Megan Oleson is originally from Benicia, CA. A two month exchange in Paraguay at the age of sixteen sparked her interest in Latin America. Since, she has spent a year studying the Spanish language in Granada, Spain and has received two bachelor’s degrees. Her first bachelor’s degree in global studies with an emphasis in Latin America comes from the University of California, Santa Barbara, while the second in Spanish literature comes from Middle Tennessee State University. Her travels to the region include Mexico, Panama, Nicaragua, Ecuador, Peru, and Paraguay. Since 2008, Megan has been the Nashville chapter training director of the non-profit youth leadership organization “Amigos de las Americas.” She will focus on the study of Latin America through language and anthropology while at Vanderbilt University.
Caitlin Patton is originally from Charlotte, NC. She is a recent graduate from Appalachian State University with a major in anthropology and a concentration in sustainable development with minors in Spanish and History. Her area of research interest is rural development, community responses to economic globalization, and how the local environment can shape livelihood change in Central America and Brazil.
Daniel Rojas is a Chilean Lawyer who spent six months working in a law-firm, and then realized that he wanted something different. He quit his position and began working at Acción Emprendedora, a non-profit organization that fosters small business development in low-income areas of Chile. At AE, he served as the Director of an Entrepreneurship Center, created a Legal Services Department, and worked as the C.O.O. After almost 4 years working in this NGO he came to Nashville to improve his English. He spent last semester working for the Government in Chile, as a Legal Advisor in the National Service for Prevention and Rehabilitation of Drugs and Alcohol Consumption.
Rebecca West, a Nashville native, worked as an Editorial Assistant for Alive Now and Weavings at the Upper Room after studying Theology at Georgetown. Wishing to experience living abroad and improve her Spanish, she moved to Chile where she discovered Chilean modismos later developed a project through Start-Up Chile, which she hopes to continue during her time at CLAS. She finds her community with the Nashville Bridge, a non-profit in East Nashville dedicated to helping 7th-12th grade student prepare for college, where she served as a college teacher, Associate Director, and now as a volunteer and member of the Bridge family.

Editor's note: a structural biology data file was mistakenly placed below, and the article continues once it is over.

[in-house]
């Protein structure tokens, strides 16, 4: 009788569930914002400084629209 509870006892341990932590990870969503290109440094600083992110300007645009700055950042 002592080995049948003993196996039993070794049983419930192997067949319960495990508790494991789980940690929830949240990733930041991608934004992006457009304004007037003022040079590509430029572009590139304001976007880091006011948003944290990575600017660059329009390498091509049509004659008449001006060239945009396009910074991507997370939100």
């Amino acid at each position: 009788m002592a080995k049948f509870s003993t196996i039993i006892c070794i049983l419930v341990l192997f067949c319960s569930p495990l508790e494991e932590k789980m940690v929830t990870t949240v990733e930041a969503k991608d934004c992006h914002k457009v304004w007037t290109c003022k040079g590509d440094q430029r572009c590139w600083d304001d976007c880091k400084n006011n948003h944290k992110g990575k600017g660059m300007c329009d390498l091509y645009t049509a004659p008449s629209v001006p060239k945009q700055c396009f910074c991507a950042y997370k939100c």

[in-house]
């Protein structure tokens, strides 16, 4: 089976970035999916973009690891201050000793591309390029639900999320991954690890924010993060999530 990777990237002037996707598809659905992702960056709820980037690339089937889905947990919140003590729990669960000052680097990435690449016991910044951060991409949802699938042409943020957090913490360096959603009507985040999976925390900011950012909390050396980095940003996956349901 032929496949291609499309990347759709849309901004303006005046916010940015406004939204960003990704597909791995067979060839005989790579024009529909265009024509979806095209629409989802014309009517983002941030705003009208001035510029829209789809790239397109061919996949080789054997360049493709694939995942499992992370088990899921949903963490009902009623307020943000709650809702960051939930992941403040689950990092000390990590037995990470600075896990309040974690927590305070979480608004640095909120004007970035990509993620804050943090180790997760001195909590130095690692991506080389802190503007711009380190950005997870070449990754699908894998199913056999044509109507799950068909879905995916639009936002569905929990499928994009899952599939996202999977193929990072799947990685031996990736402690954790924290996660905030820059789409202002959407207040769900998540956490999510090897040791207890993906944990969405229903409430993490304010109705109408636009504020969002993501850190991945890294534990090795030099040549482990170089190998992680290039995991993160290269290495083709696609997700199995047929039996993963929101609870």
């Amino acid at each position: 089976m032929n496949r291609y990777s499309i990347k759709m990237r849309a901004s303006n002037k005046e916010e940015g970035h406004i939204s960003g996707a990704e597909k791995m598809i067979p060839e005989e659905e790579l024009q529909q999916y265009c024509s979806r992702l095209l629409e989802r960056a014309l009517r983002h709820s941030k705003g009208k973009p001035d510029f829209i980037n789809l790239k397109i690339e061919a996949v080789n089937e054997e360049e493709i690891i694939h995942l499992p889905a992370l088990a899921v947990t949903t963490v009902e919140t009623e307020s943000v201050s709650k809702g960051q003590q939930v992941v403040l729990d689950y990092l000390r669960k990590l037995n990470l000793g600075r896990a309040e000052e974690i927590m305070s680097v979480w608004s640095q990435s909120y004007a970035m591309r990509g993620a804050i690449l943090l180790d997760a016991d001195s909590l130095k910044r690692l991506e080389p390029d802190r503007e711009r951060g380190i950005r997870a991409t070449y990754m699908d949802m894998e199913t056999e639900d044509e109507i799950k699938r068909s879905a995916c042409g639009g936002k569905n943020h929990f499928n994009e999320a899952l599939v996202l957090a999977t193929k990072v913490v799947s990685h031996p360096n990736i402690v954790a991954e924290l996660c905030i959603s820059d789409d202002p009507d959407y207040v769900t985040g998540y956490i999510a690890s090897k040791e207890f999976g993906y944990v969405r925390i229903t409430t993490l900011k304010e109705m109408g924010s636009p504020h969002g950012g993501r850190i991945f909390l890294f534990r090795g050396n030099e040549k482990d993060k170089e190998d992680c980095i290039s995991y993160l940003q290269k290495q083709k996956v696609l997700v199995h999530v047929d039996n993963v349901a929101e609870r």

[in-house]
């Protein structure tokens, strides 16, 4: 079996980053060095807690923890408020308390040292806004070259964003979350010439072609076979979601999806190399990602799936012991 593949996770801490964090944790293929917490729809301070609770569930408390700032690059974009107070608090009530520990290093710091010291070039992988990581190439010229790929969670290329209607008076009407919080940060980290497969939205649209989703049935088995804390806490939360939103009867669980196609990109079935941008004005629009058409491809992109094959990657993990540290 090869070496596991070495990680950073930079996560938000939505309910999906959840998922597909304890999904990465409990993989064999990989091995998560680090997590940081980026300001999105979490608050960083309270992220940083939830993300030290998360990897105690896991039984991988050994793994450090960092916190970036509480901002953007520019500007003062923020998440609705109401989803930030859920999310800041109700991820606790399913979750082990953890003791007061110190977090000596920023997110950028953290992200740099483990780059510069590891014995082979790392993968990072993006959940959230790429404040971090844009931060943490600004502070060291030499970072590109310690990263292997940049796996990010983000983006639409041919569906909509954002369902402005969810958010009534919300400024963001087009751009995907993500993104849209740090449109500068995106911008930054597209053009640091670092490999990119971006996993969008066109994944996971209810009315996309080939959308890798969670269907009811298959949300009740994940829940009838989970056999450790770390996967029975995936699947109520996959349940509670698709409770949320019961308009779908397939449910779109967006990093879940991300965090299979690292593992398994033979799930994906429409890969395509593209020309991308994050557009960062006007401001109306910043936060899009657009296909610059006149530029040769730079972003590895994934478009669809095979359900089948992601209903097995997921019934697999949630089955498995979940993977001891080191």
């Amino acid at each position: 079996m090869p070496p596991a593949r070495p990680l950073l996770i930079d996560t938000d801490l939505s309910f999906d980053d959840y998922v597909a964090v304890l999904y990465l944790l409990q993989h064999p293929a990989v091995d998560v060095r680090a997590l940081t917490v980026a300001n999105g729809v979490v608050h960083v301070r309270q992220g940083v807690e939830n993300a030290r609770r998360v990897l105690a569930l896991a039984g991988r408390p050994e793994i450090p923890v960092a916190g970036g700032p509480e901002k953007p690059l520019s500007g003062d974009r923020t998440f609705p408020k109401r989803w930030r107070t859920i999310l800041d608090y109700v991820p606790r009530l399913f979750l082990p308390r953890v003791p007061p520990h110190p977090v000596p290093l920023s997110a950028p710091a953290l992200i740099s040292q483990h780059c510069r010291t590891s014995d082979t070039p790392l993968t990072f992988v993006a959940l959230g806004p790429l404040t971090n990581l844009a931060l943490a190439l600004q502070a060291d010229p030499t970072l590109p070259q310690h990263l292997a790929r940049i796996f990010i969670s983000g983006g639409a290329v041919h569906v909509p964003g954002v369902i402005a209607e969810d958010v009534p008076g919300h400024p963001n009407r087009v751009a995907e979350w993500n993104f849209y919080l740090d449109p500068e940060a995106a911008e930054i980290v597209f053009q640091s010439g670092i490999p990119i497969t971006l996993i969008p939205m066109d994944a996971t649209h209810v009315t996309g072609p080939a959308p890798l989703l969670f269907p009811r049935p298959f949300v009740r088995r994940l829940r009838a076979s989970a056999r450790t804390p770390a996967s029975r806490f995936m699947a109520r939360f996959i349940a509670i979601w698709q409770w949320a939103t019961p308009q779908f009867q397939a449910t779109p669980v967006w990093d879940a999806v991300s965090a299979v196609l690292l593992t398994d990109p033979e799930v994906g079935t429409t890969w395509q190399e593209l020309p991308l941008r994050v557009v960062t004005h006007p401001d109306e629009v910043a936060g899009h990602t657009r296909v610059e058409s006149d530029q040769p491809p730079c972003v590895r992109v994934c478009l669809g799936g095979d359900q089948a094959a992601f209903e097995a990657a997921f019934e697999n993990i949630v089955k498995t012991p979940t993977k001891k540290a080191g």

Yvonne White is originally from Salisbury, North Carolina. She received her B.A. in Psychology from UNC-Chapel Hill. She also minored in Hispanic Studies. At UNC, she volunteered with the growing local Latino population through ESL teaching. Outside of the U.S., she studied abroad in Quito, Ecuador and served as an intern for the State Department in Guatemala City, Guatemala. She is now interested in inequality and underrepresented populations in Brazil and other Latin American countries. The “War” on drugs that the U.S. is engaged in with Mexico and other Central American countries also interests her.
Chelsea Williams born and raised in Savannah, Georgia, Chelsea developed a life long love of Latin America after a childhood exchange program to Venezuela. Throughout her education, she cultivated that interest, ultimately graduating Magna Cum Laude from the University of Maryland with a degree in Government and Politics. After graduation she completed an internship with the Foundation for Sustainable Development in La Plata, Argentina and has spent the past two years working at the Gateway Center, one of the largest homeless service providers in the Southeast. She is thrilled to return to her education and looks forward to being in the wonderful city of Nashville.
Will Young is from Marvin, NC. As an undergraduate at Gardner-Webb University, he majored in Spanish and minored in Political Science. For the past year, Will has worked as an admissions counselor at Gardner-Webb. Will’s interest Latin America began on a mission trip to the region after his junior year in high school, and he has since traveled to the region a number of times. While at Vanderbilt, Will hopes to focus on political trends and democratization in Latin America, especially among the region’s indigenous populations. Upon completing the program, Will plans to pursue a Ph.D. in political science.